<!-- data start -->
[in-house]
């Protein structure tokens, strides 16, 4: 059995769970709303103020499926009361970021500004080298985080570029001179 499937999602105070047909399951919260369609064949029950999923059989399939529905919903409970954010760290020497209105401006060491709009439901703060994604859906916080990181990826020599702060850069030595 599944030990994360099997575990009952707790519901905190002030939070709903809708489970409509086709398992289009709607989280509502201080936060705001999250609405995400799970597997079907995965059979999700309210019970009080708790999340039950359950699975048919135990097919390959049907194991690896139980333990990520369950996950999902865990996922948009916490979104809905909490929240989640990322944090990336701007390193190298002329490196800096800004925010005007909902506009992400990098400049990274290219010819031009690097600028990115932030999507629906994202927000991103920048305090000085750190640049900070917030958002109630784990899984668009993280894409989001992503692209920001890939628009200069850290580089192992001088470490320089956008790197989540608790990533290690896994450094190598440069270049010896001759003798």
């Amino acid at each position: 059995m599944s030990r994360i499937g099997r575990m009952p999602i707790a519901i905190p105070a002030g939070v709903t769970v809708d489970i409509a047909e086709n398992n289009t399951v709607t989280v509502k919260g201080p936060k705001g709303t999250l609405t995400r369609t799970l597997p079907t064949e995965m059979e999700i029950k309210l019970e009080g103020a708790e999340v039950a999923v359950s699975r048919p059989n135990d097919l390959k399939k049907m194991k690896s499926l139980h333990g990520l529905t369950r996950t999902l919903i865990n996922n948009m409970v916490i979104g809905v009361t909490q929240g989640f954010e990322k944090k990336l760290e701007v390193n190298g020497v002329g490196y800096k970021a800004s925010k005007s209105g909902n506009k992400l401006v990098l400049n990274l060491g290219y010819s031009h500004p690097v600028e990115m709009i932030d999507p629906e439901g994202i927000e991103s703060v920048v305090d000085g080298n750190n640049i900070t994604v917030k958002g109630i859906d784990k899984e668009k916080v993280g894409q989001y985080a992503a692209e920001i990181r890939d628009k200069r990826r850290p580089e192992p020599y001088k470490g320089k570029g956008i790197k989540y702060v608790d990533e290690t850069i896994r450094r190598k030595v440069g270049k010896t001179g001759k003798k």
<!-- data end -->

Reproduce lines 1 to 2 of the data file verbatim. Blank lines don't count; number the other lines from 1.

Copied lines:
[in-house]
């Protein structure tokens, strides 16, 4: 059995769970709303103020499926009361970021500004080298985080570029001179 499937999602105070047909399951919260369609064949029950999923059989399939529905919903409970954010760290020497209105401006060491709009439901703060994604859906916080990181990826020599702060850069030595 599944030990994360099997575990009952707790519901905190002030939070709903809708489970409509086709398992289009709607989280509502201080936060705001999250609405995400799970597997079907995965059979999700309210019970009080708790999340039950359950699975048919135990097919390959049907194991690896139980333990990520369950996950999902865990996922948009916490979104809905909490929240989640990322944090990336701007390193190298002329490196800096800004925010005007909902506009992400990098400049990274290219010819031009690097600028990115932030999507629906994202927000991103920048305090000085750190640049900070917030958002109630784990899984668009993280894409989001992503692209920001890939628009200069850290580089192992001088470490320089956008790197989540608790990533290690896994450094190598440069270049010896001759003798």